Q: I've just finished my study of computer science. Now, at the age of 25, I have to decide whether to apply for a job in a big firm or in a small company. As a beginner, I want to get as many experiences as possible.
What's your advice?
A: You're likely to get broader experiences with a big firm, but there are many exceptions to this rule. It depends on the manager you work for and what problem you are assigned. Small companies can be exciting in terms of the hands-on experience they provide. Big ones are better in terms of the training they offer.
If your interest is in helping a company manage its internal computer issues, a big company is likely to expose you to a broader range of challenges.
On the other hand, if you're super-confident and competent, maybe you could become the key person doing a wide range of work for a small firm.
Big or small? I can only say 'It depends'. But I'd lean towards getting experience in a big firm first.
Q: How long do you think it will take for the average individual to feel comfortable offering personal identification for online transactions?
For example, how long will it be before people visit an airline's web site and purchase a ticket with a credit card and feel perfectly comfortable?
A: In the next five years, virtually everybody who uses the internet regularly will feel entirely comfortable using credit cards to make online purchases. There's no particular reason to feel uncomfortable now. It's just a matter of trying it a few times. It's very difficult for credit-card information to be intercepted while on the internet. The main security vulnerabilities are at the two ends of an internet transmission - with you and the company you're doing business with. To keep your end secure, you want to make sure nobody knows or can easily guess your passwords or otherwise pretend to be you. To keep its end secure, a company doing business on the internet needs to manage and monitor the computer that stores credit-card information about consumers. I have no hesitation about doing business on the internet, provided I'm dealing with a reputable company.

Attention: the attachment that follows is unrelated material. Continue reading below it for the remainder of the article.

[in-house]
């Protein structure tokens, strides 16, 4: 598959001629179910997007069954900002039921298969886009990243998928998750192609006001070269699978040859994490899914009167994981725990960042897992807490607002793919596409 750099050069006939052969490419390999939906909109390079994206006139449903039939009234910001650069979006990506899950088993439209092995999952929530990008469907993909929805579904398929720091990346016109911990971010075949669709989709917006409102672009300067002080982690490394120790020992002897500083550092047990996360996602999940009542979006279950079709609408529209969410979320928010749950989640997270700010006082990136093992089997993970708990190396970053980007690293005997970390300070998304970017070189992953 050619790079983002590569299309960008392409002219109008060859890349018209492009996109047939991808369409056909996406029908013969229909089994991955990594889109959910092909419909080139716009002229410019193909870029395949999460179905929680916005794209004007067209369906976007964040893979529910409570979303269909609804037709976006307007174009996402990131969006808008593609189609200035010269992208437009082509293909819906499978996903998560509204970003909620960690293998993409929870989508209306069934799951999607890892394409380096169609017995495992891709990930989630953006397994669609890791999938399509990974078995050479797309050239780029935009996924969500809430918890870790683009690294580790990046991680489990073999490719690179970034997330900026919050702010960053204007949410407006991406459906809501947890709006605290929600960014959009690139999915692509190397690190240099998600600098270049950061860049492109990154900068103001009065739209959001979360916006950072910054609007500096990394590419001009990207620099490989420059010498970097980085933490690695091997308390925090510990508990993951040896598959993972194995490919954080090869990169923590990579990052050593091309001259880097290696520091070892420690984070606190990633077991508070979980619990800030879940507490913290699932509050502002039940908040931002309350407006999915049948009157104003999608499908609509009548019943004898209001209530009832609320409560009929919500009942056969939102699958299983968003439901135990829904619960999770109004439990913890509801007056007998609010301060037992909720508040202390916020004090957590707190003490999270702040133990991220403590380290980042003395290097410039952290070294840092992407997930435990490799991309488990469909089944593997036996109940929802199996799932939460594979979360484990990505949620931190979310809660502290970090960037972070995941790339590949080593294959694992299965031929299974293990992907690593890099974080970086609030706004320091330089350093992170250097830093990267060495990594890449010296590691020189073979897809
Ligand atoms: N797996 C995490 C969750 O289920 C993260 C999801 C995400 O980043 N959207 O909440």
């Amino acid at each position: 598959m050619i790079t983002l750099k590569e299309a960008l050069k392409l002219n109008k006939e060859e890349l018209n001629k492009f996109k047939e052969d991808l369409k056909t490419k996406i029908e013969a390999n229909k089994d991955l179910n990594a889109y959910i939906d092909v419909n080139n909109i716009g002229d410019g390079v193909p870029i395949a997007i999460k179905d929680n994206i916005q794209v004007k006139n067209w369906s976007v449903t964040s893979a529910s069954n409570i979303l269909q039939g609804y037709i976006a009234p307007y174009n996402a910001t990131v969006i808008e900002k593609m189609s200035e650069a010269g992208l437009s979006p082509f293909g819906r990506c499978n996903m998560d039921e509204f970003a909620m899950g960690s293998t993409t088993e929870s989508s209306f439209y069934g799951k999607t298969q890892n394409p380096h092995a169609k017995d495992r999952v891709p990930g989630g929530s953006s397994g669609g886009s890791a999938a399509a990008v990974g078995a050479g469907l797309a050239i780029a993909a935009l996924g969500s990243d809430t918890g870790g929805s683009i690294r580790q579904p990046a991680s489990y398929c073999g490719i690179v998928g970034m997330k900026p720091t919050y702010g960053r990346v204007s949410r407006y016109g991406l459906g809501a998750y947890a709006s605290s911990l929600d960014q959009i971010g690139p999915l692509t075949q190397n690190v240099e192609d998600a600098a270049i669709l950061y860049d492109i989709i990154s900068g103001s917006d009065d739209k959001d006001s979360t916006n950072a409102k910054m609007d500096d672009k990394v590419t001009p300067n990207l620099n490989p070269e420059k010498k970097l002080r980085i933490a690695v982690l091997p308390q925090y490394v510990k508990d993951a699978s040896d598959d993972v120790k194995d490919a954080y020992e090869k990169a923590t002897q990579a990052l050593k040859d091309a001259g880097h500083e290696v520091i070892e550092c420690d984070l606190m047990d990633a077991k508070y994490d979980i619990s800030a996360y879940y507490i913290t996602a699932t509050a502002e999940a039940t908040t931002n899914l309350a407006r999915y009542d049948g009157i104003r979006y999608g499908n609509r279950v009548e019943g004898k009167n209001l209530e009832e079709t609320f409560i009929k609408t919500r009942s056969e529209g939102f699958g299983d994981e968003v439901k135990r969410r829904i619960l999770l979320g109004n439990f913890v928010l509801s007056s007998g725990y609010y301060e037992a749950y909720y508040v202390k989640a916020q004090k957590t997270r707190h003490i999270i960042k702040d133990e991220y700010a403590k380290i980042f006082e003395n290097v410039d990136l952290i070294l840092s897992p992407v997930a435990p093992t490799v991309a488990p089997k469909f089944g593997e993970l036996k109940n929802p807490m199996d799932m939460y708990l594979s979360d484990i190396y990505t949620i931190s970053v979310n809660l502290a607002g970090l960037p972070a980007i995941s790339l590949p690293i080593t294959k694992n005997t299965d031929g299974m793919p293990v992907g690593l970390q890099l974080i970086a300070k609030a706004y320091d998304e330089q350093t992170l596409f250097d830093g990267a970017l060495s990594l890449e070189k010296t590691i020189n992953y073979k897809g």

Q: How do you continue at the pace you do and not get burned out?
A: Burnout generally comes if you force somebody to do a job that's not much fun or you're overworking them. It's worth avoiding at almost any cost. I don't feel any sense of burnout - the industry is changing quickly and there's nothing I'm doing that's particularly repetitious. In solving new problems and working with smart people, my job has a lot of variety.
For years I've felt anxious about people's expectations: will Microsoft keep growing at the same rate? Will its stock keep going up? Some people have expectations of me that can't be fulfilled and that concerns me, but burnout is not an issue. I'm not overworked, at least by my standards.
I reserve time for my family and friends. I take vacations for fun, and to renew my energy. People who fear burnout should stimulate themselves by tackling new frontiers and looking at problems in new ways. It may take some effort, but it's worth it.
Next month a new column by Esther Dyson replaces Bill Gates.